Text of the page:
I need to learn. I will learn.14/11/2016 #24 Ali Anani#23 No question I am going to spend this evening pondering on this idea "Our barter system of time/intelligence for money should act like the grove of trees. Learn, stabilize and grow.......But for some reason the need for volatility is strong in the human psyche". This is sheer brilliance @Harvey Lloyd. I shall be back with more elaboration of my understanding of this great and provoking idea.14/11/2016 #23 Harvey Lloyd#20 The hurricane within the metaphor is our current political climate to humans or the opportunity for the sapling to grow is when the grove becomes damaged and the canopy opens.
Our economic system benifits from volatility, it shakes the leaves of money lose from one group and allows another to flourish. The system can be played, but to what end? Our barter system of time/intelligence for money should act like the grove of trees. Learn, stabilize and grow.......But for some reason the need for volatility is strong in the human psyche. We have to shake things up.
We call this our best system to satisfy the masses the best way possible. Trees show us a different path. But the path is not special, exciting or glorifying. Humans have to make that part work.
- 08/11/2016Why bees are the most invaluable specieswww.theguardian.com A public debate this week saw five scientists putting their case for saving one endangered species. Alison Benjamin on why the audience were right to save the...
- Producer08/11/2016How to change the image of Energy's Black Sheep? Investments in R of green technologies by the oil and gas industry is a good start to change the negative perception compared to other industries.While Renewables will continue to grow rapidly, fossil fuels is expected to remain the dominant form of...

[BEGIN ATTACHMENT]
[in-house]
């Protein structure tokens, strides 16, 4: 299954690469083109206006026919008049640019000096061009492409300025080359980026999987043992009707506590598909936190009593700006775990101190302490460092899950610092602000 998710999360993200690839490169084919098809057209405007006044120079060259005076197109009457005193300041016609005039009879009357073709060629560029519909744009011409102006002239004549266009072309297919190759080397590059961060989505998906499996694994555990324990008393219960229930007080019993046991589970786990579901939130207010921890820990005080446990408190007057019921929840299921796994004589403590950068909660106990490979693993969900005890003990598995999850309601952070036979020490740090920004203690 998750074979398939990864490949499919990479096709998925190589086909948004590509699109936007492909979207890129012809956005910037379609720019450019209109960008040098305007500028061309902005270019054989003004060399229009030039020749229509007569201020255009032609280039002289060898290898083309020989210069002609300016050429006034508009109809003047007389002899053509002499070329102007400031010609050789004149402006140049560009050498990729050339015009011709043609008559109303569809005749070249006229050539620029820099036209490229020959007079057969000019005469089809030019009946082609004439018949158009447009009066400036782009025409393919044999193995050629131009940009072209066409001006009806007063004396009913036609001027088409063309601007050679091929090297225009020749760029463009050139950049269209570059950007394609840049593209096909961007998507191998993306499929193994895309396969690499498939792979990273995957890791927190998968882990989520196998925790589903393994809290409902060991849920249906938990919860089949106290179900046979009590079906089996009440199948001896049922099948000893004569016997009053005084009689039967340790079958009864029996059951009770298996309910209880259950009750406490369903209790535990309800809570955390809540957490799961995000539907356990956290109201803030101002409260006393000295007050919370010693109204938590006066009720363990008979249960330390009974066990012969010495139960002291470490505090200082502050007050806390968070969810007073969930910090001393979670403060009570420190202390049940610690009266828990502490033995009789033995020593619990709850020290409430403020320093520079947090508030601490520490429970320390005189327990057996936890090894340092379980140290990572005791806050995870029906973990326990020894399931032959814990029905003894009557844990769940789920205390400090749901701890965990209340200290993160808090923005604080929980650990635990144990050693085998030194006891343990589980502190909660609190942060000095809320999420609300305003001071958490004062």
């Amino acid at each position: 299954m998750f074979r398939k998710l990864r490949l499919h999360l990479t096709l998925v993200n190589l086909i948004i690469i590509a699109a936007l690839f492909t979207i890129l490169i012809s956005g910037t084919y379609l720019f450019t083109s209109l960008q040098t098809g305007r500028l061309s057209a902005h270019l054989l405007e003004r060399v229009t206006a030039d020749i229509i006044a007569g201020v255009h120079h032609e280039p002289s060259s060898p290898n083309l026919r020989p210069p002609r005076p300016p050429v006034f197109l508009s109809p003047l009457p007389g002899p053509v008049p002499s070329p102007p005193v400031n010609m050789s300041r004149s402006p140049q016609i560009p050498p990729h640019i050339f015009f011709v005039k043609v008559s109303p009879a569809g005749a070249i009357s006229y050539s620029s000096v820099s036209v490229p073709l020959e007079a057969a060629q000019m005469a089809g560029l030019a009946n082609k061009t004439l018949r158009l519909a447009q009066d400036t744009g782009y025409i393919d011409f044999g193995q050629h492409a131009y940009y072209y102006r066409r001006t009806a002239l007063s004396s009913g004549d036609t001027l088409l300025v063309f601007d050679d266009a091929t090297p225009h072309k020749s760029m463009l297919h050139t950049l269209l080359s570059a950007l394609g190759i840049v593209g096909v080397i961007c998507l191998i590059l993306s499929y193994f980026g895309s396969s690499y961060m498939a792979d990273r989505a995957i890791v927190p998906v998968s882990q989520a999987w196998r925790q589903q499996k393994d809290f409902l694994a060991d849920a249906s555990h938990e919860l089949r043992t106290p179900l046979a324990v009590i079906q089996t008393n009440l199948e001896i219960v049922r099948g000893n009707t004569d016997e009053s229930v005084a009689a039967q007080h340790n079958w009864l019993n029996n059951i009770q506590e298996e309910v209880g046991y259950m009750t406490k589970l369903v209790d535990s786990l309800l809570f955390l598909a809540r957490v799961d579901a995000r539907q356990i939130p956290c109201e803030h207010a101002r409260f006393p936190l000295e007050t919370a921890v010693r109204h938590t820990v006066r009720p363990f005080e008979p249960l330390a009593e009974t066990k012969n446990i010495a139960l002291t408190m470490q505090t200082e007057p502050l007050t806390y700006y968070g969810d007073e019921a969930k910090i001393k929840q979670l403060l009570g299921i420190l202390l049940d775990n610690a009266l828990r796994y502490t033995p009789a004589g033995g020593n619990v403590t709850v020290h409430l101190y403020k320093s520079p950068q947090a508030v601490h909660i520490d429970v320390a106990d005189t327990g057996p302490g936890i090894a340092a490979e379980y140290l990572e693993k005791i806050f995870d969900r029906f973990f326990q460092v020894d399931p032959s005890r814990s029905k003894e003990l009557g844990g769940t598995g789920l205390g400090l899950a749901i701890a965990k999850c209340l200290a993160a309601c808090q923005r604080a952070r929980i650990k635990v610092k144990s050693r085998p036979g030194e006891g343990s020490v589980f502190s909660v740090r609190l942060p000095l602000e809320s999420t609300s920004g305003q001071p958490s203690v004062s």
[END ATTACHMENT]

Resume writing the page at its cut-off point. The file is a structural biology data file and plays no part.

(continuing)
- Producer07/11/2016Monkey Business; The Disappearing Habitat Of Boneo’s Orangutans. The title for this piece is perhaps a little ambiguous as it will revolve around the orangutans of Borneo and Sumatra, rather than the Gibbons or the Proboscis monkeys of that region. The monkey business reference in the title refers to many of...
Comments08/11/2016 #17 Claire L 🐝 Cardwell#16 @Aurorasa Sima - just lost the bet! V. pissed off, I deliberately chose SA products that were not tested on animals and stupidly assumed that they would not be killing animals and destroying forests in the production phase. Will have to do a search to find products that are ethical and organic.08/11/2016 #11 Lisa 🐝 Gallagher#9 I need to pay more attention, just when I think I'm paying attention to all icky ingredients, something new comes my way. I'm not sure what has palm oil in it that I may be purchasing?
Great idea for an app- App with ingredients on labels to stay away from. It would be beneficial to carry that around on one's smartphone.07/11/2016 #10 Deb 🐝 HelfrichWe simply have to start cherishing our whole planet and every single lifeform right now. There will always be some level of give and take and predators and prey; but no natural lifeform stands a chance - us included - if we don't severely curtail the industrialization of the world immediately. Our machines are more advanced than our understanding of the havoc they ensure.